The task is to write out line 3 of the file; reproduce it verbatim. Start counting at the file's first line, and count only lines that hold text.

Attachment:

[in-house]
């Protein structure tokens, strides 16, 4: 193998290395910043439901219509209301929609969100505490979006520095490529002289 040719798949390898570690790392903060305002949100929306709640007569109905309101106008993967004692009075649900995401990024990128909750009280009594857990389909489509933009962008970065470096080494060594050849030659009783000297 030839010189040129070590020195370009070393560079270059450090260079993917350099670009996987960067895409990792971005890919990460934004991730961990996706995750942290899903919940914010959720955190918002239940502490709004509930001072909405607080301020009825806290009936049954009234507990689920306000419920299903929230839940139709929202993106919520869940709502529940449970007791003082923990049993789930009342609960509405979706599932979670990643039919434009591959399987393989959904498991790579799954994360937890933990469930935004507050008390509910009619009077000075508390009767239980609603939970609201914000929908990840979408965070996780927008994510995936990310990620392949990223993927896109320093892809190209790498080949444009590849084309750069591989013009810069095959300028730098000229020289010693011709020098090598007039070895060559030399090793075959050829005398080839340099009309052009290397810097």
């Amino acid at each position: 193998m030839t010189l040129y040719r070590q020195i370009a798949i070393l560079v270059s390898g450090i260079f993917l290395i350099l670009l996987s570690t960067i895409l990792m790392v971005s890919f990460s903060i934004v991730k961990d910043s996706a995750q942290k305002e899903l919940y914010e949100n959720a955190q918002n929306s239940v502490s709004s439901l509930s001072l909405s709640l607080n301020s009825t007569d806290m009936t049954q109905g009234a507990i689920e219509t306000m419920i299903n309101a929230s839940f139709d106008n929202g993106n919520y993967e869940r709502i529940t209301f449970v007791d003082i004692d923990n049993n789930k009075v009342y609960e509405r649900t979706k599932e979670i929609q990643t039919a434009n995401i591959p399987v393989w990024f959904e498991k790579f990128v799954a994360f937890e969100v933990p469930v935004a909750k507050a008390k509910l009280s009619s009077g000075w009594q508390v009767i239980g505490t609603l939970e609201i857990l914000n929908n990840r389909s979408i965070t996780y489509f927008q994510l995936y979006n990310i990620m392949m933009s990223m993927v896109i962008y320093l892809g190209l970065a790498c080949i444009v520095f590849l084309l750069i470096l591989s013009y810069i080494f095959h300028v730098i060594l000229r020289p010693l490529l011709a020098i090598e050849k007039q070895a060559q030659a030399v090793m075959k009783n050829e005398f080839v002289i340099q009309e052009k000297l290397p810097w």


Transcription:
């Amino acid at each position: 193998m030839t010189l040129y040719r070590q020195i370009a798949i070393l560079v270059s390898g450090i260079f993917l290395i350099l670009l996987s570690t960067i895409l990792m790392v971005s890919f990460s903060i934004v991730k961990d910043s996706a995750q942290k305002e899903l919940y914010e949100n959720a955190q918002n929306s239940v502490s709004s439901l509930s001072l909405s709640l607080n301020s009825t007569d806290m009936t049954q109905g009234a507990i689920e219509t306000m419920i299903n309101a929230s839940f139709d106008n929202g993106n919520y993967e869940r709502i529940t209301f449970v007791d003082i004692d923990n049993n789930k009075v009342y609960e509405r649900t979706k599932e979670i929609q990643t039919a434009n995401i591959p399987v393989w990024f959904e498991k790579f990128v799954a994360f937890e969100v933990p469930v935004a909750k507050a008390k509910l009280s009619s009077g000075w009594q508390v009767i239980g505490t609603l939970e609201i857990l914000n929908n990840r389909s979408i965070t996780y489509f927008q994510l995936y979006n990310i990620m392949m933009s990223m993927v896109i962008y320093l892809g190209l970065a790498c080949i444009v520095f590849l084309l750069i470096l591989s013009y810069i080494f095959h300028v730098i060594l000229r020289p010693l490529l011709a020098i090598e050849k007039q070895a060559q030659a030399v090793m075959k009783n050829e005398f080839v002289i340099q009309e052009k000297l290397p810097w």